The occurrence of body part phantoms was among the first and continues to be among the most impressive arguments for the contention that a predetermined body image underlies and modifies the way we experience our own bodies.
The basic experience of body part phantoms is somatosensory: A body part is felt to exist, although it is either absent or cut off from the cerebral cortex by peripheral, spinal, or subcortical interruption of somatosensory afferences. Phantoms have been reported for nearly every part of the body but are most frequent and best explored for limbs and female breasts.
It has long been established that touch of the stump can evoke referred sensations in phantoms of amputated limbs, but only recently it has been shown that referred sensations can originate in body parts that have no anatomical proximity to the amputated body part. In patients with upper limb amputations referred sensations have been evoked from both sides of the chest, both sides of the face, and the contralateral arm. Sensations in phantoms of amputated breasts have been evoked by touch of both sides of the back and the ipsilateral pinna. The presence, extent, and localization of referred sensations vary greatly between patients. In some of them, an exact and reproducible topographical remapping from stimulated to referred locations has been demonstrated that remained stable for up to several weeks. Reexaminations after longer delays, however, have documented radical changes or even complete breakdown of topographical referral without accompanying changes of the phantom's size and shape.
Phantoms of amputated body parts clearly contradict the visual perception of their absence and thus challenge the dominance of vision for awareness of one's body, but evidence for an influence of vision on phantom experience derives from patients with spinal cord transsection. Their limbs are anesthetic and plegic but visibly present. Virtually all these patients have phantom experience of the disconnected limbs. During the first days many patients feel the phantom limbs to be flexed although their plegic real limbs are extended, but within a few weeks the phantom position joins the real position. Because the patients' brains have no somatosensory information about the real limb position, they must use vision of the real limbs for adapting the phantoms.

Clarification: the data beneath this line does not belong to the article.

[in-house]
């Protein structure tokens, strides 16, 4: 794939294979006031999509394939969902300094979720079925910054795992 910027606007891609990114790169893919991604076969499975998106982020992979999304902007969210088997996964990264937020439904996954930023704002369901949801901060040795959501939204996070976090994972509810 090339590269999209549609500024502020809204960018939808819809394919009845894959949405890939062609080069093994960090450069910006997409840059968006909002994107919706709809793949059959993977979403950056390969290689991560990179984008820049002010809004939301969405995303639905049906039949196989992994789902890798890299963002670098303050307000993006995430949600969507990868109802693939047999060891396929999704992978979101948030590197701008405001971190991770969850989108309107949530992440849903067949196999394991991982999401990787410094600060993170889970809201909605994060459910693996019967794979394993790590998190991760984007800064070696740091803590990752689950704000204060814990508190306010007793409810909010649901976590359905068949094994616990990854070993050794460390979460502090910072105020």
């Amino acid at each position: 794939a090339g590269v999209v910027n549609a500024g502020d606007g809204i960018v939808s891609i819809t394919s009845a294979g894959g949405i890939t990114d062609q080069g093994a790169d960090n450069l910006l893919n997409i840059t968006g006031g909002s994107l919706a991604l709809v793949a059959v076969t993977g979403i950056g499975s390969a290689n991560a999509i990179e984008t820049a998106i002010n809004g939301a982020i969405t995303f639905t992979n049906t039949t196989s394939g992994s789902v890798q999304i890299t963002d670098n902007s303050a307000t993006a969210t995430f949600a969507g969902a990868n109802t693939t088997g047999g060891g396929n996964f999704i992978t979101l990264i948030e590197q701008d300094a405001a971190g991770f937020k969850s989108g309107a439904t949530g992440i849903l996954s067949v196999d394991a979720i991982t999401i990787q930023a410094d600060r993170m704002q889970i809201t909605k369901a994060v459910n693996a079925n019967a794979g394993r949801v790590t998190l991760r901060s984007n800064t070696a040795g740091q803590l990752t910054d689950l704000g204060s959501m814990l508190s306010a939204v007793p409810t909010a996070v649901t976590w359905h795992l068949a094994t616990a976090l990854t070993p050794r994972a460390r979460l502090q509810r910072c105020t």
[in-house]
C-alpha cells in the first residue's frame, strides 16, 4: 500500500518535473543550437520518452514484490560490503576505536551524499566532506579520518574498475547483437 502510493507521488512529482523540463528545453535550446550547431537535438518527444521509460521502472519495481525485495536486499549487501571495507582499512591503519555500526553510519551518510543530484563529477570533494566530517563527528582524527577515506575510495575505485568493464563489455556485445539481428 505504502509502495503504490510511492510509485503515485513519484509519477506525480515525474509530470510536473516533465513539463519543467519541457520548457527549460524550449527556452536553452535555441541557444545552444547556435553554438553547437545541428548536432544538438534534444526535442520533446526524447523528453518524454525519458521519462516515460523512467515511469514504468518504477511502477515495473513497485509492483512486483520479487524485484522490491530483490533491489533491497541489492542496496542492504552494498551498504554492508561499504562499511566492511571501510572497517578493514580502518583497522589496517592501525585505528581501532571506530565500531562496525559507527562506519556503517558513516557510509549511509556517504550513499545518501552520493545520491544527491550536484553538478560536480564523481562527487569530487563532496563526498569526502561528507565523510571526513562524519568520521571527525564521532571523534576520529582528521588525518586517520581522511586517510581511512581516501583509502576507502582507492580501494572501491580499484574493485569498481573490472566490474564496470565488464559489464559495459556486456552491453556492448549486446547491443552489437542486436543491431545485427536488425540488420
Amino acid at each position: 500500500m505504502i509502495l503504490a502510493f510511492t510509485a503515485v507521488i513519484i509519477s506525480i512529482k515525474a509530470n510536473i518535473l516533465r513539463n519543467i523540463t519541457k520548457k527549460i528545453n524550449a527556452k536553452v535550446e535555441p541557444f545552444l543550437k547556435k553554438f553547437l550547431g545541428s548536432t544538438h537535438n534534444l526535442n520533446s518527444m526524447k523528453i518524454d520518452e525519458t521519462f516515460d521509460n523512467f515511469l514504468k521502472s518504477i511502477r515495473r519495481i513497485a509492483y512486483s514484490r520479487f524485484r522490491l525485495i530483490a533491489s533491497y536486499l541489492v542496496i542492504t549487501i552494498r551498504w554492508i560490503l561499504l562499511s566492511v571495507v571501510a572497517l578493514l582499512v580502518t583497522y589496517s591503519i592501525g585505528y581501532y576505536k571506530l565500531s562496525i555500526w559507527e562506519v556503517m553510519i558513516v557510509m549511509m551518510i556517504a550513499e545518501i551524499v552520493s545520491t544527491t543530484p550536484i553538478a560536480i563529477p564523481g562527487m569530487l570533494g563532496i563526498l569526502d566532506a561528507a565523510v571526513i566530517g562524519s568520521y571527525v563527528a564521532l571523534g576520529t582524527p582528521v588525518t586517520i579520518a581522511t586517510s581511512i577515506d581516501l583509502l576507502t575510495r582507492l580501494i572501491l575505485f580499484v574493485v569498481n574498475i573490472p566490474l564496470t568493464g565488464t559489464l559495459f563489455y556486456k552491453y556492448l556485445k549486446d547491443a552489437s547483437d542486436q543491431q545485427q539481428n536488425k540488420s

Further evidence for a visual influence on phantom experience may be deduced from adaptation to prostheses. In patients fitted with prostheses, phantoms frequently adapt to their shape. Similar to normal persons who were induced to feel a distant shoe as being part of their bodies, some amputated patients integrate the prosthesis into their bodies and identify it with the phantom. They feel touch directly at the surface of the prosthesis rather than deducing it from the prosthesis' pressure on the stump. Apparently, vision ofthe prosthesis entertains and shapes the phantom experience and makes possible a meaningful and functionally advantageous stabilization and refinement of sensory remapping from stump to phantom.
Upper limb prostheses seem to have less influence on shape and size of phantoms than do lower limb prostheses, but visual capture of upper limb phantoms has been convincingly demonstrated in a series of elegant experiments by Ramachandran and
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